Q.I have an 8-year-old daughter in third grade who is bright, industrious, very sociable and normally very easy to get along with. However, I have run across a problem this year that I don't quite know how to handle.
Every evening she and I battle to get her to do her homework. She can have a half-hour's worth of work, but take 2 1/2 hours to complete it. She will do anything rather than get started and finish her work. She'll have to sharpen her pencil every two words, or go to the bathroom or she'll erase every other word and rewrite it 2-3 times. Then the crying starts because the assignment is too long, or her hand is tired of writing or she doesn't understand (when she and I both know that she does) -- anything not to do her homework. She just rebels.
I've spoken with her teacher on several occasions and find she's also having a problem completing her work in school. She won't get started without the teacher speaking to her and then she sulks and pouts and acts very immature. The school work she does complete is correct, but she won't finish things and her grades suffer. Going through the crying and fighting is ruining both our evenings. I dread homework time myself now. I've tried patience, encouragement, praise, sternness, spanking, even changing the time she does the homework (thinking a nap beforehand might help). I've even tried rewards. All to no avail; the cycle continues.
What can I do to break this cycle? She is very much an approval-seeking child and I've noticed she is very possessive of my attention and spends a lot of time looking for reinforcement of my love for her, which I try to give. Why does she rebel so in this area?
Recently her father and I divorced and I know that has been hard for her. She has reverted to more babyish behavior and I know that she needs more attention and reassurance now. I try to give her more love and patience but my patience is wearing very thin.
As a matter of information, she does have an older sister, 11, who is doing well in school. The relationship between the two seems pretty normal to me. A.
A. Your little girl needs help, A. but not with her homework. A family can't go through the rigors of divorce without each member reacting to it in some way and most of those ways won't be joyous. The death of a parents' marriage can cause as much grief to their children as the death of a parent. At first they can't believe a new and stronger family can emerge.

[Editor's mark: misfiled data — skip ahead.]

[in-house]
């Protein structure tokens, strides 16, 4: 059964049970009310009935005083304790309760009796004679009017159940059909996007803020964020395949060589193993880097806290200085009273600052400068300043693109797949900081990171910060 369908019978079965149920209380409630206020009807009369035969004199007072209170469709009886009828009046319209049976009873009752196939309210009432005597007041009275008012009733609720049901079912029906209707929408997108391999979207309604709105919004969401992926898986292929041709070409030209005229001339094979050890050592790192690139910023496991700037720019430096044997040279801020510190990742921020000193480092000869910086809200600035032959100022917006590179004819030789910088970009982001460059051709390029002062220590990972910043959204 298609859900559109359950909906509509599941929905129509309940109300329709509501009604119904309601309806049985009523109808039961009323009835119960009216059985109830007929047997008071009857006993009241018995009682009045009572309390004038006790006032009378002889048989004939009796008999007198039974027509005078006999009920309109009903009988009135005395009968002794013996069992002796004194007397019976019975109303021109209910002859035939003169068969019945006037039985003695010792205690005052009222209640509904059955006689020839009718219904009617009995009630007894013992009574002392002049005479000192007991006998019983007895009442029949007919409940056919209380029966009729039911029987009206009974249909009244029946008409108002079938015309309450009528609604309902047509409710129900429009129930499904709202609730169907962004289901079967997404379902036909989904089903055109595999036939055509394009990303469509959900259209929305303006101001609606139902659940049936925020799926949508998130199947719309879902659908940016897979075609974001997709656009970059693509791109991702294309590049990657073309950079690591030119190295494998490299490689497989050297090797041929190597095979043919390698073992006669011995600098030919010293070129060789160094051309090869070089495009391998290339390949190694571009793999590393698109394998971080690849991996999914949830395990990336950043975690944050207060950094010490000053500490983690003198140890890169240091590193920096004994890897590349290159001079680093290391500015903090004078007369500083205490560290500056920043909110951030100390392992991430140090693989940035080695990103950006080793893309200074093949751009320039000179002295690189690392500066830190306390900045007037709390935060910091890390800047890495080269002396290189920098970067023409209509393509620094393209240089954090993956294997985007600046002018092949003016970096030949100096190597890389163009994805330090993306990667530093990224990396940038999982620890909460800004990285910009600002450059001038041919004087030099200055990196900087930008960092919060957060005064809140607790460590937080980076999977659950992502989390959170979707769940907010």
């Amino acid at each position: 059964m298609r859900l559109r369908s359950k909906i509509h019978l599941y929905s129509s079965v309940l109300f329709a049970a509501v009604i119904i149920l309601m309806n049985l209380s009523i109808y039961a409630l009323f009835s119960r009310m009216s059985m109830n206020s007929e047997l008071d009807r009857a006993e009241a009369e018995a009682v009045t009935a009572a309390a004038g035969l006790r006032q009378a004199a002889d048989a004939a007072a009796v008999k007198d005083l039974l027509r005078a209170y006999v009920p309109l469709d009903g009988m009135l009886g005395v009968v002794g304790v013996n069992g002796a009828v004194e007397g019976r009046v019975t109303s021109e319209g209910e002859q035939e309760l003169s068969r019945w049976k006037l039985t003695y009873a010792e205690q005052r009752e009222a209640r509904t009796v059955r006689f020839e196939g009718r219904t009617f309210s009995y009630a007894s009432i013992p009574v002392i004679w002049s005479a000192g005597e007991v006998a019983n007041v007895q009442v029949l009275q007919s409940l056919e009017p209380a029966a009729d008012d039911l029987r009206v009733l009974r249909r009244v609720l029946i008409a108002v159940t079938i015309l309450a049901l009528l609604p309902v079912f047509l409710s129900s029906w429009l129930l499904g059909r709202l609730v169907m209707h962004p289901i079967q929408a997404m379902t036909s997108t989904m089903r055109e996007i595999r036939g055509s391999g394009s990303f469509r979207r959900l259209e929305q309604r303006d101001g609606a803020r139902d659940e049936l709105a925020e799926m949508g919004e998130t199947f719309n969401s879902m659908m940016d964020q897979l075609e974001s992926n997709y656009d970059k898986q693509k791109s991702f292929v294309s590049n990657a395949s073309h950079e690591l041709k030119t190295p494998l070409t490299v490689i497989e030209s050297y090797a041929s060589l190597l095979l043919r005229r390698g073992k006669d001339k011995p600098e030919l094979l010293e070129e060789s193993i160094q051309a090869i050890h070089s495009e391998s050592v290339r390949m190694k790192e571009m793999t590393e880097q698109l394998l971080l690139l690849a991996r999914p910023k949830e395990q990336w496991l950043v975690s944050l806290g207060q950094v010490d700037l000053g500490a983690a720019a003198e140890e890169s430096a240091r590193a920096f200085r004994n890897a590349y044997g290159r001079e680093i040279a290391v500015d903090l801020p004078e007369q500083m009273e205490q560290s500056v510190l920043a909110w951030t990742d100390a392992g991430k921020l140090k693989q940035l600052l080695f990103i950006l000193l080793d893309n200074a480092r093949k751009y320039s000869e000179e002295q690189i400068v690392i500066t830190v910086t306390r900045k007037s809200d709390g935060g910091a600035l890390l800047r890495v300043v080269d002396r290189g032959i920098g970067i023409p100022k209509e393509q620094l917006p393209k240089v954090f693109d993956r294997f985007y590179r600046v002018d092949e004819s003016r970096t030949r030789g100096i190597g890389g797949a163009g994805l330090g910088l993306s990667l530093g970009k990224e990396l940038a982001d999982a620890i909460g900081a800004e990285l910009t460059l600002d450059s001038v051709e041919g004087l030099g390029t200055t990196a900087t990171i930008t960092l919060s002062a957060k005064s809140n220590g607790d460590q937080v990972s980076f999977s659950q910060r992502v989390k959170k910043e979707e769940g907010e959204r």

Even though they may be relieved that the arguing has stopped, the children are bound to be a little less confident and more tentative for a while. They may become terribly good, hoping somehow that this will make their parents patch up again, or they may get openly hostile, now or later. One child may withdraw from friends and immerse himself in books or television, or get quite anxious about the health or the safety of the parent still at home. If anything happens, who'll take care of him? Another child (especially the money-anxious 8-year-old) may worry about food, shelter and clothing. Or she may start doing rotten work in school.
Since your daughter has made homework -- and schoolwork -- the focus of her anxiety, you have to deal with the situation as well as the cause. And that means you and the teacher have to quit playing her game, both for her sake and her big sister. If you spend so much time with one child, even in anger, the other will resent it.
Although your little girl should get the extra attention and approval she needs, you want to give it for the things she does well and on her own initiative: for taking good care of her clothes; for helping you clear the dinner dishes; for painting such a terrific picture. You'll find you need to give much less.
And let the homework be. Either she does it without being begged or she doesn't do it at all and takes the consequences in class. And at school, the teacher, it is hoped, will follow the same policy, giving praise, when deserved, before your child begs for it.
Even so, she may have trouble in school, for she probably has missed quite a bit. Any trauma, such as divorce, is so stressful it can rob a child of her ability to concentrate, and she will need tutoring by someone new, who can bring a fresh approach.
She may even get such poor marks she has to repeat the grade, but if she hasn't learned the subject, this isn't such a bad idea. It's never kind to overplace a child, whether she's too young for the work or upset by her life.
What she needs most, however, is some counseling with other children of divorce. Misery not only loves company but the company of other people with the same problem, so it seems more manageable. Such a group, led by a psychologist or a clinical social worker, is usually made up of children of varying ages whose parents have been separated for varying lengths of time so the children can see where they've been and where they're going.
This help may seem unnecessary, but studies show that children take about five years to get over the effects of divorce -- and that's with counselling.
Nor do husbands and wives fare any better. You'll find Crazy Time by Abigail Traford, a classic tell-it-like-it-really-is book on divorce (Bantam; $3.95), charts the patterns of husbands and wives as if the author read their diaries. This should speed your own healing and help your child too. Sorrow is mirrored in a family -- and so is joy.